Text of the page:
Regional Director C3 Pacific
A few years ago, my friend Jake Sweetman at C3 LA tweeted, “Ministry. Thick skin. Soft heart.”
Sometimes the most profound of ideas are disguised by their pith.
The nature of Christian ministry requires from its practitioners both a thick skin and a soft heart, in approximately equal measure – respectively, good measures.
Of course, everybody understands (and demands) the latter requirement. Of what use would a hard-hearted Christian minister be? Ministry is compared to tending sheep for good reason and the ‘under shepherds of Christ’ must demonstrate a kind of tenderness and compassion that reflects well and truly on ‘the Chief Shepherd’ Himself, Jesus Christ.
But why ‘thick skin’?
I assure you, every Christian minister knows.
I recently sat with a group of friends and read out some of the more ‘critical’ correspondence that I have received in my time as a pastor. They were amused (as some of it is tragically outlandish) and shocked (as some of it is just unequivocally nasty). For sure, some of it is well-meaning. However, much of it is just plain malicious. When you add the more constant tide of analysis and criticism that you are subjected to as a pastor to these occasional, Tsunami-like waves of abuse, then you’ll begin to see why ‘thick skin’ is, unfortunately, an absolute must in Christian ministry. This is to say nothing yet of spiritual attack, nor of the personal toll of constantly sharing the weight of the burdens and crises of people that you genuinely love and care about. Being a pastor is hard.
It’s usually at about this point that somebody will raise the failings of a pastor – perhaps a public figure that fell from grace or a pastor from their own life that let them down in some way. Look, I get it. That sucks. But your pastor (and I hope you have one) is not that guy (or that gal). Your pastors are probably people who love Jesus and who want to serve Him and also you, despite their imperfections. They are probably trying their best and could probably do with more support and encouragement (and remuneration- but that’s another piece).
Now, I am all for pastors being subject to analysis and criticism – so long as it is fair. But often, it’s just not. Fair criticism is helpful, especially when it is tempered with the same sort of ‘soft-heartedness’ that you’d expect from your pastors. Oh, how I have richly benefited from well-aimed, well-timed and well-delivered critique. (And I can forgive a person with the right spirit for missing the mark on any (or all) of those three). The problem is that the pastor is a prime target for the hypocrite with a log in his/her eye and an axe to grind – which can lead to pastors with deep wounds and brave faces.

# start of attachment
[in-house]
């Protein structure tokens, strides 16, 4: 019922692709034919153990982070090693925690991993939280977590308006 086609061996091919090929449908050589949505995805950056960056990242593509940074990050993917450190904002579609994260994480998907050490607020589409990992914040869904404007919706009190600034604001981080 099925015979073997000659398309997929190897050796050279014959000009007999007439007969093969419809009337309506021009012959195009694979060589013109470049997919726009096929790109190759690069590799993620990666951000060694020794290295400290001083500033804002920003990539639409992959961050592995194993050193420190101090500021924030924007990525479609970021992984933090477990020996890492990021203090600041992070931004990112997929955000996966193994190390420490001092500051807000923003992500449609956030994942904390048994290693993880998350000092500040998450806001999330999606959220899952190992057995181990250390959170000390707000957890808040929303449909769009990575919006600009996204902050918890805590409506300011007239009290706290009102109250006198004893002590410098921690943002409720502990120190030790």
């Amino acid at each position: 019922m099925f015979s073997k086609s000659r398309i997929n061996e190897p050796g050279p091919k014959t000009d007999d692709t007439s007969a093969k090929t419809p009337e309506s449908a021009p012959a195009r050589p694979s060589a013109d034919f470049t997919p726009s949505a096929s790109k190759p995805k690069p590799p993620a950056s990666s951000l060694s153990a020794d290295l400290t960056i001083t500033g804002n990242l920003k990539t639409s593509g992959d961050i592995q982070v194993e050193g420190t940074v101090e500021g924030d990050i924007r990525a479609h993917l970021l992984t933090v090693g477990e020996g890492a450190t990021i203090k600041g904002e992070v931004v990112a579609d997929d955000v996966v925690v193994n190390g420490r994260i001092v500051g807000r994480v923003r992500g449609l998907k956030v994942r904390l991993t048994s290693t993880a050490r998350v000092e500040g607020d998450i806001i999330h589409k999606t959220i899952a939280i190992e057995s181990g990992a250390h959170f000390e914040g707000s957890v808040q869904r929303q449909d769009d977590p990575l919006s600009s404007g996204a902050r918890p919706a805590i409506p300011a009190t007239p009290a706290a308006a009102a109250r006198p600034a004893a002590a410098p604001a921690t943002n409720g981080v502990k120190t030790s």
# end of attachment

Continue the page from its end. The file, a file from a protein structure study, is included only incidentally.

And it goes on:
And so, thick skin. Better to develop callouses than to live from wound to wound, right?
The only problem then, is the ‘soft heart’ bit. Because it’s hard to confine the callousing to the skin. The callousing will inevitably make a play for one’s heart and when the heart of the shepherd is hardened, the sheep lose some (or all) of what God gave them their pastors to be.
Is this what we want?
Are we happy with ‘thick skin’ being a requirement for the pastor?
If not, how do we need to change?
In the mean time, I have two things to say in closing. One to the flock. The other, to the shepherds.
To the flock:
Look after your pastors. They look after you. You look after them. That’s the way that it is supposed to be.
So often, churches are terrible at looking after their pastors. They just flog them to death and then they wonder why they die. That’s why Paul writes to Timothy, reminding him (and us) that Scripture says, “You shall not muzzle an ox when it treads out the grain.”
Traditionally that scripture has been used to remind the church of their responsibility to pay their pastors a generous wage. That is most obviously what Paul is saying. But there is so much more to ‘not muzzling the ox’ than just paying your pastors a generous wage. There is a whole culture of honour, love, care and support for pastors that yields great benefits in the communities in which it is implemented.
If you look after the ox, it’ll tread more grain and for longer.
To the shepherds:
We need ‘thick skin and a soft heart’. How do we maintain this?
I love what Erwin McManus says on this: “Don’t let an arrow of criticism pierce your heart unless it passes through the filter of Scripture.”
If we humbly submit the criticism to God’s Word and it passes through, we ought to repent from the heart, lest our heart is calloused through an unwillingness to repent.
If we humbly submit the criticism to God’s Word and the ‘fiery darts are quenched’, keep it well away from your heart. Don’t let your heart by hardened through offence.
“Therefore, since we are surrounded by so great a cloud of witnesses, let us also lay aside every weight, and sin which clings so closely, and let us run with endurance the race that is set before us, looking to Jesus, the founder and perfecter of our faith, who for the joy that was set before him endured the cross, despising the shame, and is seated at the right hand of the throne of God. Consider him who endured from sinners such hostility against himself, so that you may not grow weary or fainthearted.” Hebrews 12:1-3
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